By Fred Topel | Image property of Columbia Pictures
The Ugly Truth
The Ugly Truth is exactly the kind of movie He’s Just Not That Into You was warning you about. Instead of learning to improve your flaws, it says you can just keep acting however you want and magically get what you want. That would be forgettable and forgivable if it were funny, but it’s not that either.
Review: The Ugly Truth
It opens with poppy music with bustling city shots and a busy Abby (Katherine Heigl) managing her way through a TV producer’s job that only exists in Hollywood’s depiction of itself. Look how cute she is handling production snafus and diva talent. It’s even more adorable when she tries to control her dates. Now that’s real. People do have these strict criteria that are really good at keeping them alone, but there’s no insight to it.
Mike (Gerard Butler) is cutting the B.S. His insights into dating are vulgarly insightful and offensively constructive, but he’s really just doing Magnolia light. He actually helps couples. You see a distant couple get close thanks to his advice. He’s not that shocking though. The R rated language is very basic and uncreative.
The actors make both clichés palatable. I mean, you ask a good professional actor to play a high strung wreck and she can do it. It’s a little sad though because you know they’re capable of much better, but the McConaugheys of the world have lowered the bar thusly.
Mike becomes a guest commentator on Abby’s morning show, forcing her to work with someone she hates and worse, with whom she disagrees philosophically. That is such a ridiculous contrivance. It’s not enough just to have two characters fundamentally opposed, there has to be a stupid TV production subplot?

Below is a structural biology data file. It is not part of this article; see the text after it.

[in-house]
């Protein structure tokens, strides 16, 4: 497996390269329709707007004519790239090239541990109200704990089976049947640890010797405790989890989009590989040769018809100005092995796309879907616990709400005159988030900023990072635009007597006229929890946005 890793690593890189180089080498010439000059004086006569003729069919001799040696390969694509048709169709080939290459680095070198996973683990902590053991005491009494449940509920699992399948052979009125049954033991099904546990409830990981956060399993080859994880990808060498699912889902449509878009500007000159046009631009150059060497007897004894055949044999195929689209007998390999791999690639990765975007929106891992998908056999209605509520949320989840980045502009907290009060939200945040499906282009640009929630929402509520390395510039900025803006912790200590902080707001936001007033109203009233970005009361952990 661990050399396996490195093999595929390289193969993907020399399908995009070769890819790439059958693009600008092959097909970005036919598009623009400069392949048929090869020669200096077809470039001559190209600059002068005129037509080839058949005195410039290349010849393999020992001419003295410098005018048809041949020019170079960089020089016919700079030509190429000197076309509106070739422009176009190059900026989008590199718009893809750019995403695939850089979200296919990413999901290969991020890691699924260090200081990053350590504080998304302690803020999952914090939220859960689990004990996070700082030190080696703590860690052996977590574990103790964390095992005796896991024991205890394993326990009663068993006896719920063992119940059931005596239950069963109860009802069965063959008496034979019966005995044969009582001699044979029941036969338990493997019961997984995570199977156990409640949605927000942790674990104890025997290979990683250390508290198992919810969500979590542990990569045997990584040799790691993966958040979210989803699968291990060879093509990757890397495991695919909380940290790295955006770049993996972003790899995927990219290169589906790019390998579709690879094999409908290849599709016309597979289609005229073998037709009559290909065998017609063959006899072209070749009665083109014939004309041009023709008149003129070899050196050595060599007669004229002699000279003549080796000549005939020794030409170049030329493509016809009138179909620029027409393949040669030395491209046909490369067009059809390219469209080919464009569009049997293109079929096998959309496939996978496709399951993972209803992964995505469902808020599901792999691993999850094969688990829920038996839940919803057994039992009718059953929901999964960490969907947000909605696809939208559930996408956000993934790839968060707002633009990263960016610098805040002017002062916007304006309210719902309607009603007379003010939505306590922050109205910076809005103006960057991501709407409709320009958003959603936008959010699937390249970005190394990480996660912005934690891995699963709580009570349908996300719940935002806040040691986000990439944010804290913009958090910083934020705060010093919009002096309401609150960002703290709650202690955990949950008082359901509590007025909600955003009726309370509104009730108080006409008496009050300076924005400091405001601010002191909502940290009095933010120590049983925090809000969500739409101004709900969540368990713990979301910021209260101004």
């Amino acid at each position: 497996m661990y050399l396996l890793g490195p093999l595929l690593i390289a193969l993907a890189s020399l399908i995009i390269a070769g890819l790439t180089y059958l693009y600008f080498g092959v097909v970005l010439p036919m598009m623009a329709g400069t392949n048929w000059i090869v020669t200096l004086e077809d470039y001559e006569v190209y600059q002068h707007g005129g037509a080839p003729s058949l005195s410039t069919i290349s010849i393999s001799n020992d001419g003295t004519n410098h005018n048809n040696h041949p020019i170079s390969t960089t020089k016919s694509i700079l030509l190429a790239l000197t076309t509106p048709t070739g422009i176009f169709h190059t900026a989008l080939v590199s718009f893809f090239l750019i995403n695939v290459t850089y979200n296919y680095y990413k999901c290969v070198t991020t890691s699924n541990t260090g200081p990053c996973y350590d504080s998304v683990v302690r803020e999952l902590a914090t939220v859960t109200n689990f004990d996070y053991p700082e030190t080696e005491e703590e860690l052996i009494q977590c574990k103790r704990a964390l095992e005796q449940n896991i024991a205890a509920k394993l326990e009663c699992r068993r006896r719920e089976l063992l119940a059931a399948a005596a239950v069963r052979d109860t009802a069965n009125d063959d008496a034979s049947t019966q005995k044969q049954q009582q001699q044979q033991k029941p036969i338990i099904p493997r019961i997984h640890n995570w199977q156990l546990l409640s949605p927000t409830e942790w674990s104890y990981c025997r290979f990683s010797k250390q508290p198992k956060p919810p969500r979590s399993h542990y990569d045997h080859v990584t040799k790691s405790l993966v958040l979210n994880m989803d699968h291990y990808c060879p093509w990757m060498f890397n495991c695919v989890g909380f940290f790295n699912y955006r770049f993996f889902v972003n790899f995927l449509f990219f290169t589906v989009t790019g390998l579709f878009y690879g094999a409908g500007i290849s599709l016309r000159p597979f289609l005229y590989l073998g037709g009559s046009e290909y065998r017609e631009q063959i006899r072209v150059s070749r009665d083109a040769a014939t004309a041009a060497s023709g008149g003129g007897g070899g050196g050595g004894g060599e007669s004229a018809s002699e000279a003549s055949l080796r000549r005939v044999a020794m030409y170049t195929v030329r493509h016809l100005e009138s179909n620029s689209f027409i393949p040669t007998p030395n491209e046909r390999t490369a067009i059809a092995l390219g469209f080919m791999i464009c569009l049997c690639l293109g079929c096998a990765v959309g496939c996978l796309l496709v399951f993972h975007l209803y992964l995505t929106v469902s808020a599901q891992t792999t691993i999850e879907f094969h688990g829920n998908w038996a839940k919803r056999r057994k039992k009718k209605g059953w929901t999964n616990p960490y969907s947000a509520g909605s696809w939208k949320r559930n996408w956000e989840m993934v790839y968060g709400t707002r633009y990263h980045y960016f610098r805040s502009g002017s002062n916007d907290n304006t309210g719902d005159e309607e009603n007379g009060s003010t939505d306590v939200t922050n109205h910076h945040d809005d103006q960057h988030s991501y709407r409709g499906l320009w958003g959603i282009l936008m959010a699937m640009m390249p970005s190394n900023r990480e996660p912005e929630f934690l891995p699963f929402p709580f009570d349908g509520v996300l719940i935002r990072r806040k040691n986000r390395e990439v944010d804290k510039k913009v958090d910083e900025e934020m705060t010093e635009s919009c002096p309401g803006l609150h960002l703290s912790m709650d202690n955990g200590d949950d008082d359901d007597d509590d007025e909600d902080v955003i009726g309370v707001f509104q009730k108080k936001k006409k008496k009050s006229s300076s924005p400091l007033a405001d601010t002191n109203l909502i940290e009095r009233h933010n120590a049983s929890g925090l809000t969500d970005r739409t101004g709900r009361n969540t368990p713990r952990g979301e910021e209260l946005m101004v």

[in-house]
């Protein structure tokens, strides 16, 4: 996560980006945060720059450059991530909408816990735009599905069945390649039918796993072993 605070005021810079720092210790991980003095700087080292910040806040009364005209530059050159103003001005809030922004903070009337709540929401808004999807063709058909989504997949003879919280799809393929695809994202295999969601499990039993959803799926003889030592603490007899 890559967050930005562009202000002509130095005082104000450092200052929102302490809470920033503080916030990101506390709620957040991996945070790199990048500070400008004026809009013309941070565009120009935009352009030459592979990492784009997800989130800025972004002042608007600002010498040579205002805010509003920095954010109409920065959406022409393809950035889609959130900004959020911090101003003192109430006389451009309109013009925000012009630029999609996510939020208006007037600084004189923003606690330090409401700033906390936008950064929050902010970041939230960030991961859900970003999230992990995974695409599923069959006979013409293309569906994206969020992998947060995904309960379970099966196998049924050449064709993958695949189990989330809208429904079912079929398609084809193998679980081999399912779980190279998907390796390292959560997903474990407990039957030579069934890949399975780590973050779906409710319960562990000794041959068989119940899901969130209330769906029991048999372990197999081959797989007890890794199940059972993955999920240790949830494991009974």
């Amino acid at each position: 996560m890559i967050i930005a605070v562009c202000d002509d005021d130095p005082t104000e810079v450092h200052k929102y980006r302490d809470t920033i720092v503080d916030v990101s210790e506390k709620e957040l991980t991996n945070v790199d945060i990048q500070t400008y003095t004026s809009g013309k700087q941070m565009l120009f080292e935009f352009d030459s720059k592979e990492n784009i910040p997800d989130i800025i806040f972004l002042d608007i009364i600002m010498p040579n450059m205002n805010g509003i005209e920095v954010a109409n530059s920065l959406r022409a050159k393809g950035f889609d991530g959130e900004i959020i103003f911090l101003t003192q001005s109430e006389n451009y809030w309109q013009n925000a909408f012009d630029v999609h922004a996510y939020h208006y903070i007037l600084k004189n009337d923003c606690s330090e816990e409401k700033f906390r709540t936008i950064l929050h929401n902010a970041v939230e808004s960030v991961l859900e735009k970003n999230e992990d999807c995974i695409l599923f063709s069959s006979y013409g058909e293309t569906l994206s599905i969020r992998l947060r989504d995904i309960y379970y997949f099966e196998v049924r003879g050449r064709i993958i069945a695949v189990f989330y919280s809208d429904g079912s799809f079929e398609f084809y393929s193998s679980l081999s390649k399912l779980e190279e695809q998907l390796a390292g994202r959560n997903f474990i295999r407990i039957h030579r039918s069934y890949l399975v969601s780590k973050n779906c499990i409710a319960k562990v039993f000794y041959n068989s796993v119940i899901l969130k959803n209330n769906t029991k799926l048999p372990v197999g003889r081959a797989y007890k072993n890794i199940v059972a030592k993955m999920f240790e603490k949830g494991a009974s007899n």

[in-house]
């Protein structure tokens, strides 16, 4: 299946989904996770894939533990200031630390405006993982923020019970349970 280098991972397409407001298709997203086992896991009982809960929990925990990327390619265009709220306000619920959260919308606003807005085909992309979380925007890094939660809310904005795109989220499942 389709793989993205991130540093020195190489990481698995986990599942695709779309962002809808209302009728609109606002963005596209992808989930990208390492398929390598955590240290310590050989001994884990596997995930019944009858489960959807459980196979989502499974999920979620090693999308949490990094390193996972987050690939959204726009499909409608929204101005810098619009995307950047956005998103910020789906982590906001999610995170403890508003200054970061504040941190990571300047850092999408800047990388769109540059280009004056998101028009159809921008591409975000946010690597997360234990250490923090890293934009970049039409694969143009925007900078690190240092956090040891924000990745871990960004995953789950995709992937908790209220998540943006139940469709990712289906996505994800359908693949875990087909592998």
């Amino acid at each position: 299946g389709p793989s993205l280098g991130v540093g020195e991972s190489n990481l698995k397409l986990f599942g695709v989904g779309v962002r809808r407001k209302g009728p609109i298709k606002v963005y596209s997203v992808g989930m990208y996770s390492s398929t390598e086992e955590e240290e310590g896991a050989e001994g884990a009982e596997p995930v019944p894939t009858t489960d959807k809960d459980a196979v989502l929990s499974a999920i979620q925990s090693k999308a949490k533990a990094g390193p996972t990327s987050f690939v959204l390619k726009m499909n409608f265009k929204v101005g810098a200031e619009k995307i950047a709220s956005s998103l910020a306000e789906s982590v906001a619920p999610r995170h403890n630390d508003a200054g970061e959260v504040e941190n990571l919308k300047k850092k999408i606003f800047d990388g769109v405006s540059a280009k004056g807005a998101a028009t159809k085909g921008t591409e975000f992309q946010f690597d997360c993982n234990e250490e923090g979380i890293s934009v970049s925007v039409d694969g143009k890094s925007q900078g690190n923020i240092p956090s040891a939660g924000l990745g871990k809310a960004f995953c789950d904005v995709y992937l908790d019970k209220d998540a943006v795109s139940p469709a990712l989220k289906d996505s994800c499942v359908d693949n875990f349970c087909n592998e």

The bickering only shows how easy it is to get a rise out of a woman. Why so defensive? If he’s wrong, he’s just a crackpot. The only reason to be threatened is if he has a legitimate challenge to your ideals. It’s just not cute getting uppity over nothing. So what if he says something you don’t like? He’s performing for the cameras.
Mike actually has some depth. He has manners, thanking his producer for the opportunity he’s getting. He has a home life that gives him some context. He very clearly distinguishes between how to treat a 14-year-old and how to treat a 25-year-old. It seems like it’s just about the performance for him, not the pseudo battle of the sexes.
Abby doesn’t get to be much of a character. She is pretty with it, but she should still know it’s only local news. It’s not that important. Her real problem is that she makes herself so busy, over a job that probably ends at noon, there’s no chance for anyone to get to know her. That’s a lesson that could be valuable to today’s overscheduled youth, but the movie doesn’t go there. She’s just being adorably neurotic for the beats of the plot.
The further subplot of Mike coaching Abby to be a man’s ideal date is ridiculous, and they make a bet just in case there isn’t enough at stake, because there’s nothing at stake. You have to have a job and a deadline and a task and a bet to make a movie, right?
The jokes rely on stupid misunderstandings and behavior no one would accidentally do. The vibrating underwear goes really far to set itself up. She even announces it, plus you’ve seen that gag before. It was never that funny.
It’s just an inept film too. There’s a horrible CGI effect with Heigl’s head on another weather girl’s body. Even the simple effect of faking a hot air balloon doesn’t look right. It’s bad enough these jokes aren’t funny. They aren’t even competent.
There are some observations about relationships and how negative behavior works, despite people thinking they are above games. Instead of finding humor in that, the film resigns itself to being just like everything else.